If those cities sound familiar it's because global warming treaties are named after these meetings. Between gourmet meals and tax-paid massages, these bureaucrats and diplomats cook up new taxes and treaties. Like the Kyoto Protocol, which would have forced you and me to pay more for fuel.
If these global warm-mongers wanted to reduce fuel use, couldn't they meet by Skype, or by conference call, instead of jetting to Durban or Cancun?
Just kidding. Then they couldn't go to the beach.
This conference is a good time to look at a major global carbon emitter, a multinational corporation that makes a big profit off Canada's oilsands.
Greenpeace is a $350-million-a-year multinational corporation, headquartered in the Netherlands. They are a huge energy consumer — not just jetting around the world to fancy press conferences. They've also got heavy-oil-burning ships. Greenpeace has the carbon footprint of a city.
Greenpeace attacks Canada in a way they attack few other countries. Because they can. We don't give them the Tiananmen Square treatment that they'd get in China if they dared to criticize the government there.
So they hate Canada, but they love us too. Because we're a profit centre for them.
The 2010 financial report for Greenpeace's Canadian branch plant tells the story. Their Canadian operations sent $2.28 million to other Greenpeace business units around the world, and paid a $595,000 fee to Greenpeace headquarters in Holland, called the Stichting council.
So that's close to $3 million dollars annual profit that Greenpeace wrings out of Canada.
That's pretty good money.
Just to be clear, that's Canadian money they're not spending on environmental issues in Canada. It's repatriating corporate profits to their executives overseas.
Perhaps Canadians are wising up. We're sick of being fleeced of our money and abused. In fact, according to Greenpeace documents, Canadians are abandoning Greenpeace by the thousands. According to Greenpeace's own statistics, their Canadian membership plunged last year by 4,000 people.
Four thousand Canadians quit Greenpeace last year. They see Greenpeace for what it is: A branch plant for the big multinational company based in Holland.
But Greenpeace doesn't care. They still took nearly $3 million out of our country to pay for their lavish offices and fancy jet-setting overseas.
Greenpeace used to be a charity in Canada. But they were stripped of that status by Revenue Canada, since they broke the charitable laws.
I'm sure Greenpeace will have a big contingent in Durban. It's their kind of get-together. Fancy, big budgets, five-star hotels, lots of money. A great opportunity to disparage Canada on the world stage.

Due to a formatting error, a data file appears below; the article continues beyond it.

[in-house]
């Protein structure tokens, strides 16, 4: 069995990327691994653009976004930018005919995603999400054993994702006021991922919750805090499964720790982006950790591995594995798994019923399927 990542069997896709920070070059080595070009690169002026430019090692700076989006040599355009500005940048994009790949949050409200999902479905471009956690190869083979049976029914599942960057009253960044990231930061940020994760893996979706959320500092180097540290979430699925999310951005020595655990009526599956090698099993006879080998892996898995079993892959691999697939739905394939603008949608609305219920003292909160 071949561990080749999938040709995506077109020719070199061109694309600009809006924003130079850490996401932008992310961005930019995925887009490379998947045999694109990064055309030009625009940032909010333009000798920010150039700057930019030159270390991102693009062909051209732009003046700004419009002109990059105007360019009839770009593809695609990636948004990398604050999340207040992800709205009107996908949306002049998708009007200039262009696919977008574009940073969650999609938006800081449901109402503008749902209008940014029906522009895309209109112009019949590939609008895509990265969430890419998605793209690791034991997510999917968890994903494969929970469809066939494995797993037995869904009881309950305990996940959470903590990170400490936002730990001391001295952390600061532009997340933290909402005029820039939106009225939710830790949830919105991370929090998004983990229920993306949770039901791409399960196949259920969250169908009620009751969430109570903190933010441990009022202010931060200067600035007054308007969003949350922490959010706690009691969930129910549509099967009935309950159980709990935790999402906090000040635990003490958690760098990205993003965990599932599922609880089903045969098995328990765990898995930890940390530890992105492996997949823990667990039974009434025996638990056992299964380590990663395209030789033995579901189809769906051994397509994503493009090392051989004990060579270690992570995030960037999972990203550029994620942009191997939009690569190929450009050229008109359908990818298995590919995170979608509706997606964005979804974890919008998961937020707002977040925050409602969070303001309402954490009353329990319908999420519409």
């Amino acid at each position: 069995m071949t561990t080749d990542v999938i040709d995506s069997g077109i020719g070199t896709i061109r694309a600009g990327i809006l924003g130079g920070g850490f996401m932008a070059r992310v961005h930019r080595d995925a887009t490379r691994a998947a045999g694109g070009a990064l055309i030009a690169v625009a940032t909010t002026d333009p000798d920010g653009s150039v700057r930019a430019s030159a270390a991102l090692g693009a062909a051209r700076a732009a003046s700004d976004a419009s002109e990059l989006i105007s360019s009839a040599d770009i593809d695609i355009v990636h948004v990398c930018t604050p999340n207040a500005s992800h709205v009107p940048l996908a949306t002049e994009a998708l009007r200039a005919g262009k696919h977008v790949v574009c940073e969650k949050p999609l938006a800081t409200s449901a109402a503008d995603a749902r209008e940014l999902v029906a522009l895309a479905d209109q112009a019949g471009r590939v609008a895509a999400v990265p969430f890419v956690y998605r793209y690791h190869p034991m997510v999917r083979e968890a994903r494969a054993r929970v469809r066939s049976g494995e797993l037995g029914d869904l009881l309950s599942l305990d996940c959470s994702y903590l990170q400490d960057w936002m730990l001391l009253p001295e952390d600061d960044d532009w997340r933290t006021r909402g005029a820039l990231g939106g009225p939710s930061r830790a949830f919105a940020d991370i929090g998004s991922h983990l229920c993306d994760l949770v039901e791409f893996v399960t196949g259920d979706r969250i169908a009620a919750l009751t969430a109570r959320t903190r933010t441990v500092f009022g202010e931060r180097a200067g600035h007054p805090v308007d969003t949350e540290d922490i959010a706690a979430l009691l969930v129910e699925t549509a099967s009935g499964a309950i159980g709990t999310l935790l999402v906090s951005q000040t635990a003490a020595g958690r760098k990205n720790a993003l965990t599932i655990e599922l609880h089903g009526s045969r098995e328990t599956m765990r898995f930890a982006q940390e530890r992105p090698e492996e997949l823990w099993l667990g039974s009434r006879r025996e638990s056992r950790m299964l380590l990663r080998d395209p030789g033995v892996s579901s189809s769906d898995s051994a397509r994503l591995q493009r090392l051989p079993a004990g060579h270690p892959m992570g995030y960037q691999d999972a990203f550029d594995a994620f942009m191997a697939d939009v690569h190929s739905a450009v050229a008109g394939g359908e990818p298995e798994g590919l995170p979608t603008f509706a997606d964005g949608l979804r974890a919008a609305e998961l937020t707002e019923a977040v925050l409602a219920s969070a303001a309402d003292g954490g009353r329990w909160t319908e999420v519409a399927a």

Welcome to the Green movement in 2011. The only green movement they care about is the green of your money.EZRA LEVANT, QMI AGENCY
From The Source, Nov. 25, 2011: I speak with Mark Steyn, brother in arms, about the fight for freedom.
From The Source, Nov. 25, 2011: I take on the global warming fear mongers who are meeting in Durban.
From The Source, Nov. 24, 2011: I examine the systematic lies of CBC President Hubert Lacroix.
From The Source, Nov. 24, 2011: MP Jason Kenney on the Tory crackdown on crime and how the opposition has responded.
From The Source, Nov. 24, 2011: I take on Justin Trudeau for a recent tweet which implies The Source viewers are dumb.
From The Source, Nov. 23, 2011: The Arab Underground reveals photos of a female blogger defying the Muslim Brotherhood in Egypt by posting risqué photos online. Jonathan Halevi predicts she will be executed for her defiance against radical Islam.
From The Source, Nov. 23, 2011: Gerard Curran, owner of James Joyce Pub in Calgary reflects on how Alberta's new drinking and driving laws are hurting business.
From The Source, Nov. 23, 2011: I look at how some judges are joining the ranks of those calling for the end of a federally funded CBC.
My Nov. 21, 2011 Sun column:
Mental defect 'joke' a real knee-slapper
A few days ago Pat Martin, the MP from Winnipeg Centre, came unglued. He was writing on Twitter and he just went nuts.
He said the Conservative government was a "f------- disgrace" and was engaging in "jackboot s---." When someone criticized him, he told them to "f--- off."
The man's been an MP for 14 years, giving speeches every day. And that's the height of his eloquence.
So, how was his filthy-mouthed tirade treated by the media?
Why, he was the toast of the town!
The Globe and Mail actually ran a headline that said: "NDP profanity marks Parliament's hastened decline under Tories." Got that? NDP vulgarity is Stephen Harper's fault.
Martin's a New Democrat — the self-proclaimed party of civility.
It was their holy leader, Saint Jack Layton, who worked with his party's spin doctors to craft one last press release to be released after his death.
"Love is better than anger. Hope is better than fear," he wrote.
I think I read that on a Hallmark greeting card once. Trouble with that is Saint Jack didn't live up to it in his lifetime.